5 Ways Your Salad is Hindering Your Weight Loss Efforts
What exactly defines a salad anyway? I asked myself this question one day as I stood behind a man at a popular chain restaurant and watched the employee assemble his Cobb salad – iceburg lettuce topped with bacon, avocado, extra cheese… no tomatoes and top it all off with gobs of creamy ranch dressing. In our dichotomous thinking about food, salads are “good” and “healthy”. Have we deceived ourselves into believing that anything topping lettuce qualifies? It certainly seems like this would be a way to have our cake and eat it too… guilt-free. BUT, the proof is in the pudding…. Or in this case, our waistline. Here are some ways your salad may be inhibiting your weight loss efforts.
TOO MUCH DRESSING
While the creamy dressings often come to mind first as high-calorie offenders, don’t forget about oil-based dressings, which can add literally hundreds of calories to your salad. It helps to know that one single tablespoon of almost any kind of vegetable oil—including olive and canola oils (aka “the good ones”)—contains approximately 120 calories. So adding a lot of oil-based dressing to your salad can add hundreds of calories to your salad too! AND, if you think you’re better off with fat-free dressing, guess again. These dressings don’t offer the benefits of fat that we do need from diet in small quantities and they make up for the lost flavor with sugar, salt and starch.
You don’t have to skip the dressing but try practicing some portion control – 1TBSP of dressing (the size of 3 thumbs) is plenty. Or, try this technique – get the dressing on the side then dip the tines of your fork in the dressing and load your forkful of salad. You’ll get the taste of the dressing without all the excess calories!
PILING ON THE CROUTONS
WThe average croutons are basically pieces of white bread that have been soaked in oil (which adds about 120 calories per tablespoon, remember) and then baked or toasted or even fried. So, a ½ cup serving could have as much as 200 kcal. Not to mention the added sodium.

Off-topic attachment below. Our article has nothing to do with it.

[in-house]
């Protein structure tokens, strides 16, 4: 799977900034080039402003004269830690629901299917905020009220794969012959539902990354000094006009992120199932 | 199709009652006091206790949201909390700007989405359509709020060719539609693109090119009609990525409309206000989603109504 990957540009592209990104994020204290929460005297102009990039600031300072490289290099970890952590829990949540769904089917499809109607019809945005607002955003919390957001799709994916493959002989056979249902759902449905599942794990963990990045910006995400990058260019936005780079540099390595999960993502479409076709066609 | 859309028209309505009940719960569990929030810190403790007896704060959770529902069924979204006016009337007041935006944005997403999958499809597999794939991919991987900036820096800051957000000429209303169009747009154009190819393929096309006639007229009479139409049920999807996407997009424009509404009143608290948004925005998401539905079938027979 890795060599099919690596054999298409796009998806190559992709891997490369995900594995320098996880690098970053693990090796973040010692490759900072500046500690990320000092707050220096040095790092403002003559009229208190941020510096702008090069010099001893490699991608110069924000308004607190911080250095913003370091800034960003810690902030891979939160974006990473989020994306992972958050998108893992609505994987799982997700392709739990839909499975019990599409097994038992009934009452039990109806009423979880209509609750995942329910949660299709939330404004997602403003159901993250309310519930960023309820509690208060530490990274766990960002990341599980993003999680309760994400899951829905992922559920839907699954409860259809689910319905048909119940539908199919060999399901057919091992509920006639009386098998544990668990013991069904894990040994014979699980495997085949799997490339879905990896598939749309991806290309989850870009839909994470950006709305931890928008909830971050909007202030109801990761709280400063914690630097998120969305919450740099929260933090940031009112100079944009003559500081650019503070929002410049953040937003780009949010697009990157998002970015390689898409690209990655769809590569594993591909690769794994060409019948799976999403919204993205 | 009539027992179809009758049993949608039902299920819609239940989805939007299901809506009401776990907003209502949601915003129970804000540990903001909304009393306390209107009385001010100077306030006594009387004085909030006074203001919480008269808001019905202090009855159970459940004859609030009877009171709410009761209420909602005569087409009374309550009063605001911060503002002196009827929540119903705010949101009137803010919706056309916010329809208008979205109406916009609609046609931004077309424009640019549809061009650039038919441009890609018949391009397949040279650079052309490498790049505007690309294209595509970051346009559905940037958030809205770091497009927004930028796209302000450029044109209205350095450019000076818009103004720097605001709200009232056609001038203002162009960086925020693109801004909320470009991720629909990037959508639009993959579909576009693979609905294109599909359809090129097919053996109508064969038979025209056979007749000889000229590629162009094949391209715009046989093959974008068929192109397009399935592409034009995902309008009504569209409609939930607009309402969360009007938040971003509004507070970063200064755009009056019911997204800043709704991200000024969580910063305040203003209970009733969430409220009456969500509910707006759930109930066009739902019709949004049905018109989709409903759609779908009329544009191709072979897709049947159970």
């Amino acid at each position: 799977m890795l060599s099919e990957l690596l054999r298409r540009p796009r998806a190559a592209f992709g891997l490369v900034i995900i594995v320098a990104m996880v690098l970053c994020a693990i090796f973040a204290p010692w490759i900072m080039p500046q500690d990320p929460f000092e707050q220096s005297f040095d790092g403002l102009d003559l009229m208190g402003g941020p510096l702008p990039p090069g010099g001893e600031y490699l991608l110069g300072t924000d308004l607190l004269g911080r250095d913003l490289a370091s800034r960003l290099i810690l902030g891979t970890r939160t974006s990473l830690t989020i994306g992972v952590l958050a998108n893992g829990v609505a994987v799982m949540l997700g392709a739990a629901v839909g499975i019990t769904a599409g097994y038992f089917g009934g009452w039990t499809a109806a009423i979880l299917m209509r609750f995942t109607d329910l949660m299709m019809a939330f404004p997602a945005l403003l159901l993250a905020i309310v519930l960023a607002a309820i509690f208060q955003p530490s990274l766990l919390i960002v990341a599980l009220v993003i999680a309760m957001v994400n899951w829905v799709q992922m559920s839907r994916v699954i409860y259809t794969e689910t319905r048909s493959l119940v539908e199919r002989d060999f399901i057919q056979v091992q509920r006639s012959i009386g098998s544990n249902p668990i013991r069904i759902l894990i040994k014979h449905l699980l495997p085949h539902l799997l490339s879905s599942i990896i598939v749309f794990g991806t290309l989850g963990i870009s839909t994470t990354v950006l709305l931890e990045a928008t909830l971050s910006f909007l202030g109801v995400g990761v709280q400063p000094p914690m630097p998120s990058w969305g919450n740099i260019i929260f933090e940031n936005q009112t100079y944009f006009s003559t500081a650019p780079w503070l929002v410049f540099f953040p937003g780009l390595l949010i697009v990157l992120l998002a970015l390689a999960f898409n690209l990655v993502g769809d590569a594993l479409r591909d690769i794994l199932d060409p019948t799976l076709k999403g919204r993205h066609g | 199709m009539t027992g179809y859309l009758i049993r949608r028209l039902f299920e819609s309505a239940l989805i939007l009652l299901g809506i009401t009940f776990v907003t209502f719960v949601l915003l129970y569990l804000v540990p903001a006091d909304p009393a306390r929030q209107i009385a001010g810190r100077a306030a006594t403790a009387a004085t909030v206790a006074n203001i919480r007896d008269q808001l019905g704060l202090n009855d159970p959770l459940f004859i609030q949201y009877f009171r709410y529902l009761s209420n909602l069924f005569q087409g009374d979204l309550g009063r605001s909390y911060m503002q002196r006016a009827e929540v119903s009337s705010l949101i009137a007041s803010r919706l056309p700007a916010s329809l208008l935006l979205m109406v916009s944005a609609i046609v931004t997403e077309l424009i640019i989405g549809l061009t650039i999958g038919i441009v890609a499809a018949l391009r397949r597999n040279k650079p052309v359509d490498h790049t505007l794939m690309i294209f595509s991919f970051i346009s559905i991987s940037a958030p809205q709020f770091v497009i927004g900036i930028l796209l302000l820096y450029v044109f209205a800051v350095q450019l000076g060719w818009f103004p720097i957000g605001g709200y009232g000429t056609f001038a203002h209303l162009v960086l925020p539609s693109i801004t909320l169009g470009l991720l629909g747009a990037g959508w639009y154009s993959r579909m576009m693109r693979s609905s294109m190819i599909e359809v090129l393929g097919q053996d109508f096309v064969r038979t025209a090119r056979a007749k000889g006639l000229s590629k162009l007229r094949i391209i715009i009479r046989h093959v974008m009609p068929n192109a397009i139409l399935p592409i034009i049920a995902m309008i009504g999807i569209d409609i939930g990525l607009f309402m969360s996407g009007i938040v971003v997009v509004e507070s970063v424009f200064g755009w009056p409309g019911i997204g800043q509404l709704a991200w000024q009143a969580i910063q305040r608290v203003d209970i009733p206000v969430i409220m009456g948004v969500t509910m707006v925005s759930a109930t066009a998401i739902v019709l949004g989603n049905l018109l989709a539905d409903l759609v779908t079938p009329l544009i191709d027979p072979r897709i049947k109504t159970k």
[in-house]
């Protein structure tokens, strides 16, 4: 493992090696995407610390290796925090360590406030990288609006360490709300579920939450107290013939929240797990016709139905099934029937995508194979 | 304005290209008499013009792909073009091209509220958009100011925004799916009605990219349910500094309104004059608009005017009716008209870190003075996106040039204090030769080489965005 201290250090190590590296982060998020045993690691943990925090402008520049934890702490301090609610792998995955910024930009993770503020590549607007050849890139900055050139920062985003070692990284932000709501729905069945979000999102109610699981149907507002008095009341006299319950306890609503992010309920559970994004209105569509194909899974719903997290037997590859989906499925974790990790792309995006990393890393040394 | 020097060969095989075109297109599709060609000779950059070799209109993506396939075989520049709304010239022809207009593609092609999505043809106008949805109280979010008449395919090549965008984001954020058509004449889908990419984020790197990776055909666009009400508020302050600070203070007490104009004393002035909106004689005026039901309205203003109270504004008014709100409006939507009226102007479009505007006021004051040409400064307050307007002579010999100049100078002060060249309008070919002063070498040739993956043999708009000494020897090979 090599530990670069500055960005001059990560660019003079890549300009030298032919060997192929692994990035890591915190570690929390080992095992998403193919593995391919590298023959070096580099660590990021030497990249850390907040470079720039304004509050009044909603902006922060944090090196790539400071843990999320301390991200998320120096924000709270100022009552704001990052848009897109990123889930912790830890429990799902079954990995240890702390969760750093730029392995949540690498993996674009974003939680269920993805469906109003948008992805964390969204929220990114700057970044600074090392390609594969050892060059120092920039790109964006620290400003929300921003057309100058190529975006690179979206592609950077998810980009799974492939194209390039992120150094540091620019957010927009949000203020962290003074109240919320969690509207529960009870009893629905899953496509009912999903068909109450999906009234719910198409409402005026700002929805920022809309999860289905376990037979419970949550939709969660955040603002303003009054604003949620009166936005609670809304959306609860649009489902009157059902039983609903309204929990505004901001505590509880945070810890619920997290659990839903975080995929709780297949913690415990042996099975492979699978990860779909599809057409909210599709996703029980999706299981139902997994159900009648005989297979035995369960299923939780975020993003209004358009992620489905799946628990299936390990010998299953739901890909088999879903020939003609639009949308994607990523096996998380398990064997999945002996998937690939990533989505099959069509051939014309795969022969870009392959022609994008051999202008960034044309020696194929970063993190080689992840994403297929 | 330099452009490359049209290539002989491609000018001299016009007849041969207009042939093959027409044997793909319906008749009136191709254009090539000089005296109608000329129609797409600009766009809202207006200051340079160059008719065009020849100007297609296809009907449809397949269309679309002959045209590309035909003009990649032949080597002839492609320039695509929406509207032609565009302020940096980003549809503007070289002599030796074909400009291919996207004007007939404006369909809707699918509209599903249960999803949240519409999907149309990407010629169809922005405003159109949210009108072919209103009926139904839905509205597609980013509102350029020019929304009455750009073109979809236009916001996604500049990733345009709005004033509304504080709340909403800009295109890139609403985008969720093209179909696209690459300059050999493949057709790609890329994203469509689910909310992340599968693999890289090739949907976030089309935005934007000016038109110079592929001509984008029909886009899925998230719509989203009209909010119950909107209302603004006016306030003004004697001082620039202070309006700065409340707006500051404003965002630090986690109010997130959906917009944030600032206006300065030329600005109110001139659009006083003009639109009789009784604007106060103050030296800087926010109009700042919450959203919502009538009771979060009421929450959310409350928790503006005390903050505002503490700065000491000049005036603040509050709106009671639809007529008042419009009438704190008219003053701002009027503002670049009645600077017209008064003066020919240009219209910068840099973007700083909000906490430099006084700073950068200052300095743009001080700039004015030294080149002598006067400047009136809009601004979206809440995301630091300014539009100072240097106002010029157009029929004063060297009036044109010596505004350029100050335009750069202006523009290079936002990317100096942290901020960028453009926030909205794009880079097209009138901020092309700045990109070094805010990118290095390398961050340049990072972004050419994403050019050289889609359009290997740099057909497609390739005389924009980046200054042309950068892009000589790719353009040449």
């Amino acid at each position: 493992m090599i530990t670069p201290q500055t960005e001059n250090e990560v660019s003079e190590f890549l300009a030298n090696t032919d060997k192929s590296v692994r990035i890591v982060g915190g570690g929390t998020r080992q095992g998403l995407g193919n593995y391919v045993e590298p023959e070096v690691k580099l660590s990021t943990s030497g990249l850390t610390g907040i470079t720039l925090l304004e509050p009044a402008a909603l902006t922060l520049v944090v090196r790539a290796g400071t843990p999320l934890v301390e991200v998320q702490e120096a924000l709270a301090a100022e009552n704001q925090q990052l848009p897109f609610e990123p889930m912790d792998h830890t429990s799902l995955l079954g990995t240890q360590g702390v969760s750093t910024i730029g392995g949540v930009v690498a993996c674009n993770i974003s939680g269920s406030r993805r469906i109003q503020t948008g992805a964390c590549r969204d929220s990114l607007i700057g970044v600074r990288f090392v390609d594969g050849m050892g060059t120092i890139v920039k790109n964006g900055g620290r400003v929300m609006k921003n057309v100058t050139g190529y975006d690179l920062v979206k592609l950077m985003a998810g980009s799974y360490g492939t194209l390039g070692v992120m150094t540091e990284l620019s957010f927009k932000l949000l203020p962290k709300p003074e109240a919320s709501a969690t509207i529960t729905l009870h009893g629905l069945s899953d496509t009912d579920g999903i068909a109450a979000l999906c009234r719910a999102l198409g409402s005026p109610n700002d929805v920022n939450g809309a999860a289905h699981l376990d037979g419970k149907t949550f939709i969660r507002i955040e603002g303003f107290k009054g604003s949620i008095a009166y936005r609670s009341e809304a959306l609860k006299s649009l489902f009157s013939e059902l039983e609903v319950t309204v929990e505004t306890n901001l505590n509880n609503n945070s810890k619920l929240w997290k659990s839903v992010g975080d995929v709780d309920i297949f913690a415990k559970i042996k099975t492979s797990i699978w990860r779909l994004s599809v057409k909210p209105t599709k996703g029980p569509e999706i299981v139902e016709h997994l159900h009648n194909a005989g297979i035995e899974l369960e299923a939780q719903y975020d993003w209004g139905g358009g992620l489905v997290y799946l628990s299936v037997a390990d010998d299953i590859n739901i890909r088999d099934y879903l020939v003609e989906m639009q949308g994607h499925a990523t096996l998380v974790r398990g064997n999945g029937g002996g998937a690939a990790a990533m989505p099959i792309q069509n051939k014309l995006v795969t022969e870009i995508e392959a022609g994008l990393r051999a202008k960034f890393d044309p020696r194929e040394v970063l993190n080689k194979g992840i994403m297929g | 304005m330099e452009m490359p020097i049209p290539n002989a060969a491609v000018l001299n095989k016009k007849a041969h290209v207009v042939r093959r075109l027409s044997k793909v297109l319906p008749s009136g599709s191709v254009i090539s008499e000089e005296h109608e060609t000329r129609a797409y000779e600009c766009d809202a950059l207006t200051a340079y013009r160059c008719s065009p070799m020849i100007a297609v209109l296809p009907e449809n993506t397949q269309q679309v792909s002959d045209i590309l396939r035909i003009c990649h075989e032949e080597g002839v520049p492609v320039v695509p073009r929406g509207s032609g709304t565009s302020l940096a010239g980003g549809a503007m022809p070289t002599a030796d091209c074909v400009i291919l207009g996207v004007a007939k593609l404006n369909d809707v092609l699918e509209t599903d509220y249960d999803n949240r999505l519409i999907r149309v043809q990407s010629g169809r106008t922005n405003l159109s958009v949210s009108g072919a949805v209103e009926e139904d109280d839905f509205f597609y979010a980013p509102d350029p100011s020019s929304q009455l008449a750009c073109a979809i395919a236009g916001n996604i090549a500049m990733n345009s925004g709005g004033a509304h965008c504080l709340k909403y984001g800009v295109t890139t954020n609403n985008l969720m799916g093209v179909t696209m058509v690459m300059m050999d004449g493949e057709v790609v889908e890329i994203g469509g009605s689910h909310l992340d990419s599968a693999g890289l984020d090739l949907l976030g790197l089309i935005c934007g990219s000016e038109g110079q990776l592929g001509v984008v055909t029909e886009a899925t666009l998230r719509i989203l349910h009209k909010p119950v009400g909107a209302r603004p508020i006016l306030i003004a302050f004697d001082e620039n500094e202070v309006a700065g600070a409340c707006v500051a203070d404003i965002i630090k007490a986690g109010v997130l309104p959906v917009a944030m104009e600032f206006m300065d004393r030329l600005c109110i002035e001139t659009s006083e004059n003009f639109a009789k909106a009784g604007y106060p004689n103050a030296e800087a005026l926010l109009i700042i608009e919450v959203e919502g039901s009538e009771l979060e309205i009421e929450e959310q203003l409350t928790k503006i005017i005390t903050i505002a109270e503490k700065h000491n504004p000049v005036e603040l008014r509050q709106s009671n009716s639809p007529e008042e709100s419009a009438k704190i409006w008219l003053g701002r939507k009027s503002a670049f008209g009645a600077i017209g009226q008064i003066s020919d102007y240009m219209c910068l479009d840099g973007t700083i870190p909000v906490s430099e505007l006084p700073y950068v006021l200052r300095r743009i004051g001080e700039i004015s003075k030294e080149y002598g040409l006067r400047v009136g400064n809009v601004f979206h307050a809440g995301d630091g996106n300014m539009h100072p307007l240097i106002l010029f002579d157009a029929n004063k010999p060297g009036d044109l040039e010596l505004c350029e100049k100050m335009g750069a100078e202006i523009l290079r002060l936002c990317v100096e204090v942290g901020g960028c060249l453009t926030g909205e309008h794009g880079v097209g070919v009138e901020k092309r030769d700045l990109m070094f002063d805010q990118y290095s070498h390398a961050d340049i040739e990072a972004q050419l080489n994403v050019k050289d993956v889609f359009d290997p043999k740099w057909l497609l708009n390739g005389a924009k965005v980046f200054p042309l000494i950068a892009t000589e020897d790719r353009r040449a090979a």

OVERDOING IT ON CHEESE AND TOPPINGS
Cheese, bacon bits, sesame seeds, nuts… you name it. Salad bars have everything these days. However, a little goes a long way. While cheese and nuts offer great nutrition benefits and help with satiety, 1oz of cheese and 1TBSP seeds adds 150 calories to your salad. It’s easy to see how things start to add up quickly. So, go easy on these items by adding just enough to give you the flavor – maybe 1-2tsp at most.
YOUR PROTEIN CHOICE
Various sources of animal and vegetarian proteins are often added to salads to make them entrees. While we need the protein to help satisfy hunger and provide energy and replace lost stores, be selective with your choices. Red meat, fried options, highly processed or dressed meats can turn a salad into a cardiologist’s worst nightmare. If you would like a main-meal salad with animal protein, consider grilled salmon, which is a great source of omega-3 fatty acids not to mention vitamin B12, vitamin D, and selenium.Even non-animal sources of protein can add more calories than one might realize. While cheese and nuts are healthy, practice caution around portion sizes. Another wonderful source of fiber, protein, and nutrients for your salad is beans. And, unlike most of the toppings mentioned above, beans and other legumes tend to be low in calories, thus packing a powerful nutritional punch for a relatively low caloric price.
On average, you want to get about 500-600 kcal at your meal and as we move through all these different salad bar items, it’s easy to see how they can all add up to over twice that… meaning you could be eating half your day’s intake in one sitting. Here are some helpful tips when it comes to portioning. Go heavy on the non-starchy, undressed veggies like greens, tomatoes, broccoli, carrots and cucumbers. Then be mindful of portions when you start adding on toppings like protein, dressing, croutons, etc. Once again, use your hand as a guide and select an amount of protein the size of the palm of your hand or roughly 3-4 ounces. Use high fat toppings sparingly or not at all and limit dressing to 1T total.
Artical Provided by: Metrowest Nutrition